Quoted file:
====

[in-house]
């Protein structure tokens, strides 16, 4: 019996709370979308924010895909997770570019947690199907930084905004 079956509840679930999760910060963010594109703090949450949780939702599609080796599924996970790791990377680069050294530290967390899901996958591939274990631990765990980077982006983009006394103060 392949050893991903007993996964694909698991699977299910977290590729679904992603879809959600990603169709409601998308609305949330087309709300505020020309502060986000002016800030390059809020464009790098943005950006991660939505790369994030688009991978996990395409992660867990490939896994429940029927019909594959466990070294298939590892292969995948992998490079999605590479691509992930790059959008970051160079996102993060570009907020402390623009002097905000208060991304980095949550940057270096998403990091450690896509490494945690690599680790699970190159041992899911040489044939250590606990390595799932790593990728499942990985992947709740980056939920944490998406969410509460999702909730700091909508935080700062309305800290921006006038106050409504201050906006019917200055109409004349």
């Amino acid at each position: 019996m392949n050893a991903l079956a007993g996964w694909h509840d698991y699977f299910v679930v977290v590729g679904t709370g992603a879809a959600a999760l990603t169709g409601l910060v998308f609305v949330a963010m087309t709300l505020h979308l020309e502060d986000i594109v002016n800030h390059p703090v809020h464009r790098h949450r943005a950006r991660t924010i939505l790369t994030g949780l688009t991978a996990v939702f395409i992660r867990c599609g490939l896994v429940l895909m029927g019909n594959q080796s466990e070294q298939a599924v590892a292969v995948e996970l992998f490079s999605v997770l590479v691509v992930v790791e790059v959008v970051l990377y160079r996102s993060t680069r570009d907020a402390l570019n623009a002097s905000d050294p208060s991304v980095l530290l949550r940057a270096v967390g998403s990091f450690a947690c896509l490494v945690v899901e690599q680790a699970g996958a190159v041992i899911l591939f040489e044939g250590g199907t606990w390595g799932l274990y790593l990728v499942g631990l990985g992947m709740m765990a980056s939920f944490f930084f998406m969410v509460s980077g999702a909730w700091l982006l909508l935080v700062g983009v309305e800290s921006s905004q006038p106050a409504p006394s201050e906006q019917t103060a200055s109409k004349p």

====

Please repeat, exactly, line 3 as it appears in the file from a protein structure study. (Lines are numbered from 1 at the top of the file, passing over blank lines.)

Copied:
């Amino acid at each position: 019996m392949n050893a991903l079956a007993g996964w694909h509840d698991y699977f299910v679930v977290v590729g679904t709370g992603a879809a959600a999760l990603t169709g409601l910060v998308f609305v949330a963010m087309t709300l505020h979308l020309e502060d986000i594109v002016n800030h390059p703090v809020h464009r790098h949450r943005a950006r991660t924010i939505l790369t994030g949780l688009t991978a996990v939702f395409i992660r867990c599609g490939l896994v429940l895909m029927g019909n594959q080796s466990e070294q298939a599924v590892a292969v995948e996970l992998f490079s999605v997770l590479v691509v992930v790791e790059v959008v970051l990377y160079r996102s993060t680069r570009d907020a402390l570019n623009a002097s905000d050294p208060s991304v980095l530290l949550r940057a270096v967390g998403s990091f450690a947690c896509l490494v945690v899901e690599q680790a699970g996958a190159v041992i899911l591939f040489e044939g250590g199907t606990w390595g799932l274990y790593l990728v499942g631990l990985g992947m709740m765990a980056s939920f944490f930084f998406m969410v509460s980077g999702a909730w700091l982006l909508l935080v700062g983009v309305e800290s921006s905004q006038p106050a409504p006394s201050e906006q019917t103060a200055s109409k004349p």